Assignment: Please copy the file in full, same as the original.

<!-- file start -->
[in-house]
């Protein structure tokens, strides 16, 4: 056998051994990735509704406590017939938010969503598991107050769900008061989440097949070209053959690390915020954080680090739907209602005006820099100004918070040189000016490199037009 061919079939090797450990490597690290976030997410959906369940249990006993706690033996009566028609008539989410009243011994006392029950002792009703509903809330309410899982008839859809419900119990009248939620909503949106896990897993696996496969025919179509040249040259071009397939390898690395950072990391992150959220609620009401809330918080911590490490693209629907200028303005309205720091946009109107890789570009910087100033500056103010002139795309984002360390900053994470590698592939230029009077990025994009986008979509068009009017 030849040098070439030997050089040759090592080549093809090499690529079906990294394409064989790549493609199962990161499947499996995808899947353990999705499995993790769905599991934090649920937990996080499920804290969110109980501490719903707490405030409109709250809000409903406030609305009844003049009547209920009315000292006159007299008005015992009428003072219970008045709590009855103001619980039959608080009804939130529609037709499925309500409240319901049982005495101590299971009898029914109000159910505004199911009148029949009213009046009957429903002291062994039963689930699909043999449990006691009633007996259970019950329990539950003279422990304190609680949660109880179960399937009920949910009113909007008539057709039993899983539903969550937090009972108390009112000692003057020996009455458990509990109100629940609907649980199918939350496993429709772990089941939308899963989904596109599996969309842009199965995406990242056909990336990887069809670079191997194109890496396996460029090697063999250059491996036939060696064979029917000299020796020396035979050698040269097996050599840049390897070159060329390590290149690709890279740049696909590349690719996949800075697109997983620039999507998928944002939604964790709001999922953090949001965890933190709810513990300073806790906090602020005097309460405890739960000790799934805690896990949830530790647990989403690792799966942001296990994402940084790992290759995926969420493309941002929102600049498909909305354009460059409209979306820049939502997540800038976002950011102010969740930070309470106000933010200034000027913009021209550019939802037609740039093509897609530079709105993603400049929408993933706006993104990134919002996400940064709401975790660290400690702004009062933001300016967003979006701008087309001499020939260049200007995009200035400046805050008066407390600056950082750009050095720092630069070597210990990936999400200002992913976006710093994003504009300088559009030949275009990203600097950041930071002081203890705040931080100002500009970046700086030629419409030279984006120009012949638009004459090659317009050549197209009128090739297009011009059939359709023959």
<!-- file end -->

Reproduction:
[in-house]
């Protein structure tokens, strides 16, 4: 056998051994990735509704406590017939938010969503598991107050769900008061989440097949070209053959690390915020954080680090739907209602005006820099100004918070040189000016490199037009 061919079939090797450990490597690290976030997410959906369940249990006993706690033996009566028609008539989410009243011994006392029950002792009703509903809330309410899982008839859809419900119990009248939620909503949106896990897993696996496969025919179509040249040259071009397939390898690395950072990391992150959220609620009401809330918080911590490490693209629907200028303005309205720091946009109107890789570009910087100033500056103010002139795309984002360390900053994470590698592939230029009077990025994009986008979509068009009017 030849040098070439030997050089040759090592080549093809090499690529079906990294394409064989790549493609199962990161499947499996995808899947353990999705499995993790769905599991934090649920937990996080499920804290969110109980501490719903707490405030409109709250809000409903406030609305009844003049009547209920009315000292006159007299008005015992009428003072219970008045709590009855103001619980039959608080009804939130529609037709499925309500409240319901049982005495101590299971009898029914109000159910505004199911009148029949009213009046009957429903002291062994039963689930699909043999449990006691009633007996259970019950329990539950003279422990304190609680949660109880179960399937009920949910009113909007008539057709039993899983539903969550937090009972108390009112000692003057020996009455458990509990109100629940609907649980199918939350496993429709772990089941939308899963989904596109599996969309842009199965995406990242056909990336990887069809670079191997194109890496396996460029090697063999250059491996036939060696064979029917000299020796020396035979050698040269097996050599840049390897070159060329390590290149690709890279740049696909590349690719996949800075697109997983620039999507998928944002939604964790709001999922953090949001965890933190709810513990300073806790906090602020005097309460405890739960000790799934805690896990949830530790647990989403690792799966942001296990994402940084790992290759995926969420493309941002929102600049498909909305354009460059409209979306820049939502997540800038976002950011102010969740930070309470106000933010200034000027913009021209550019939802037609740039093509897609530079709105993603400049929408993933706006993104990134919002996400940064709401975790660290400690702004009062933001300016967003979006701008087309001499020939260049200007995009200035400046805050008066407390600056950082750009050095720092630069070597210990990936999400200002992913976006710093994003504009300088559009030949275009990203600097950041930071002081203890705040931080100002500009970046700086030629419409030279984006120009012949638009004459090659317009050549197209009128090739297009011009059939359709023959």